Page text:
>> and that leave mes with the question because of so many ideological differences of president obama and president bush , but not on this. it suggests possibilities that presidents are just presidents and they always expand their kind of war powers which is one possibility, and the other is that the president nose something that i don't know about what constitutes threats to the national security , and the third is that well, on this one question, this president is just as hawk ish as george w. bush and any way to adjudicate the possibilities of what war means to the obama administration?
>> well, i think that, i think that is absolutely right, it has been a continuation of the bush administration policies, and yes, administrations always try to push the outer bounds of the authority. but one thank is clear is that the laws of war have not changed even if the practice has changed. there are really three reasons that a country can, a state can use force outside of its borders. one, if it is the victim of an armed attack and second if the u.n. security council authorizes it, and three, assisting a state that requests it, and we have stretched that boundary as well far beyond what the laws of war call for. so i think that there is a very serious question about this question of perpetual war , but we should remember historically in the 20th century , the u.s. was at war virtually every decade of the 20th century , so if we think of ourselves as peaceful country that does not engage in war, we need to rethink that.
>> that is right. david, i want to ask this question, because where we were before and boots on the ground , the sense of the collective experience of war was quite different. we were looking at the numbers of military troops versus civilian americans not engaged and it is less than 1% of the u.s. population that is doing the fighting, and now with technology and drones, it, part of it why perpetual war seems possible because there is little cost to the vast majority of us.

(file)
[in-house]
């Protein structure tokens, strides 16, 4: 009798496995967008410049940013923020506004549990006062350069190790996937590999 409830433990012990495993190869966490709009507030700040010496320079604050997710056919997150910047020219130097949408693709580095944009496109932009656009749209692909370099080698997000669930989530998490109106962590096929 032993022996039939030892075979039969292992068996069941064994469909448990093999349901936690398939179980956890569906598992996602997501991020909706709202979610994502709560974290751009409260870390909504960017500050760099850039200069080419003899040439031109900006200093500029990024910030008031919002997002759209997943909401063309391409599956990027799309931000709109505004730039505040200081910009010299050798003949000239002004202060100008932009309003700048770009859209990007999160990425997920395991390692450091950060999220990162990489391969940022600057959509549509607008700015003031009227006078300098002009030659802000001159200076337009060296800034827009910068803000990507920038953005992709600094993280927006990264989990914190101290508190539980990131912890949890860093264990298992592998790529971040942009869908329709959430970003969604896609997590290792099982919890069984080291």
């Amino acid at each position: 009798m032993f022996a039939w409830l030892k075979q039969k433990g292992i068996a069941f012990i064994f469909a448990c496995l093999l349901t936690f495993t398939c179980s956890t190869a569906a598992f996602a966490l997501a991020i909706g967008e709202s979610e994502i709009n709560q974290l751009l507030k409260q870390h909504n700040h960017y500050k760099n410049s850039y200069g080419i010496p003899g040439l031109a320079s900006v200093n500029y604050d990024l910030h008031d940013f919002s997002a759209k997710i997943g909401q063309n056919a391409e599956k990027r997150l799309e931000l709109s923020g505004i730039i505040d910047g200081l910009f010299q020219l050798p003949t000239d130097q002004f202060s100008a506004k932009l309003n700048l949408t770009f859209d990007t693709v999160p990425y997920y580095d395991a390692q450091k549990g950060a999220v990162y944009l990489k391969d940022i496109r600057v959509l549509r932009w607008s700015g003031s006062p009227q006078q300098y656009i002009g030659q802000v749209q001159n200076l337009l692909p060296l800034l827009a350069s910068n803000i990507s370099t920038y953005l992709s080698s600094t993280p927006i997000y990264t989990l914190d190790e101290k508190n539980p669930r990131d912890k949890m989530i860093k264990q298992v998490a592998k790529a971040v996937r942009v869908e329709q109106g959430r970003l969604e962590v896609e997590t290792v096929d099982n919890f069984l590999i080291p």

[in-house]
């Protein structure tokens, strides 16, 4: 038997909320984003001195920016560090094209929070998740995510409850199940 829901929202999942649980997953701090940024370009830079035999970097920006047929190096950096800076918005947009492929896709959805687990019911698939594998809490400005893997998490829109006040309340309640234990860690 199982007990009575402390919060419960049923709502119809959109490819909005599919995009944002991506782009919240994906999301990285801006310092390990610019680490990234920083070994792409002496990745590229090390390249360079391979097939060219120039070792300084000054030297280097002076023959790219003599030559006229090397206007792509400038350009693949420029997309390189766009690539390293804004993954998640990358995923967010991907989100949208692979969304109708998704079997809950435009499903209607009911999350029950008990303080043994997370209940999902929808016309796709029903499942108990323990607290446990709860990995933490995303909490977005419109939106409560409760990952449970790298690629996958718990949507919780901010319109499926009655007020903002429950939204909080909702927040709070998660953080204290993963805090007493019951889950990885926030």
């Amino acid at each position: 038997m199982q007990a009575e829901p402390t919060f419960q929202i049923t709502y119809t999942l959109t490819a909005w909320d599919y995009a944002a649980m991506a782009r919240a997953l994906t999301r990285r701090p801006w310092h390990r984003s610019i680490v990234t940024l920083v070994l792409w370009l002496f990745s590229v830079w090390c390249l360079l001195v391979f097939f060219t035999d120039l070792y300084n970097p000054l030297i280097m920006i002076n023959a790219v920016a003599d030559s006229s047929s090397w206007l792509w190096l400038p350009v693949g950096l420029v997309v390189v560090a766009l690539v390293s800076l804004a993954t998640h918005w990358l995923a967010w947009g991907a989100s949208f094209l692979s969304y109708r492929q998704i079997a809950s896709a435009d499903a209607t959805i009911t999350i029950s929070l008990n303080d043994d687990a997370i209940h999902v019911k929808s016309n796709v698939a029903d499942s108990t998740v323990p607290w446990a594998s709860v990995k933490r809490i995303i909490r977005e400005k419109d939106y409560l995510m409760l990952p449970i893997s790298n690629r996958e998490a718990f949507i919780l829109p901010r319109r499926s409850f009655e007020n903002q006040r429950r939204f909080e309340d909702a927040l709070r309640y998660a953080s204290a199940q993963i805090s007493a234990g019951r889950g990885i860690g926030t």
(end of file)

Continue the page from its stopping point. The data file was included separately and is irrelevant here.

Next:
>> well, if we had a universal draft and in 1994 two-thirds of the class of princeton was drafted. that is a huge check on the politicians, and the policies that we are are following with drones are infuriating people because other people get killed and innocent people killed along the way, which raises in your question that you are raising future conflicts, and the anger that, imagine if somebody was using a drone here and killed innocent americans the response that we would have to that.
>> absolutely. and rula, that is what i want to ask you, because are we creating perpetual war in part by creating new enemies?
>> let's think of it this way also, the kill list after september 11th was 10 people, and now it is thousands of peoples and we don't know who are these peoples and what they have done simply because if you are an executive of the al qaeda in yemen, pakistan or somalia and you have been killed your cousins or your driver will take your place and with him many other people. the implication of the use of drone is not known in america, but it is not, and it is very well known in pakistan, and especially in the areas of the waziristan where people cannot stand americans anymore, because of the buzz of the drones going over their heads over and over . they know that you might give a ride to a guy in the streets or you might be talking to another g guy, and actually in a coffee shop , and you will be killed in that moment without any reason, simply because you were standing in the wrong place at the wrong person. so all of this has terrible implications, but if you think of what is happening in yemen, i mean, the major al qaeda fighting there or the islamic fight is not against the americans anymore, but the yemeni government and the pakistani government and so it is engaging in a war that is an american war which it is not a american war .
>> not anymore nthan the tiny islands off of japan .
>> and that is going to make it easier for the people to fight it actually.
>> and to find it effective in the long term. we want to stay on this issue the kill lists and the drone and the tools of war. what if our enemies with were using them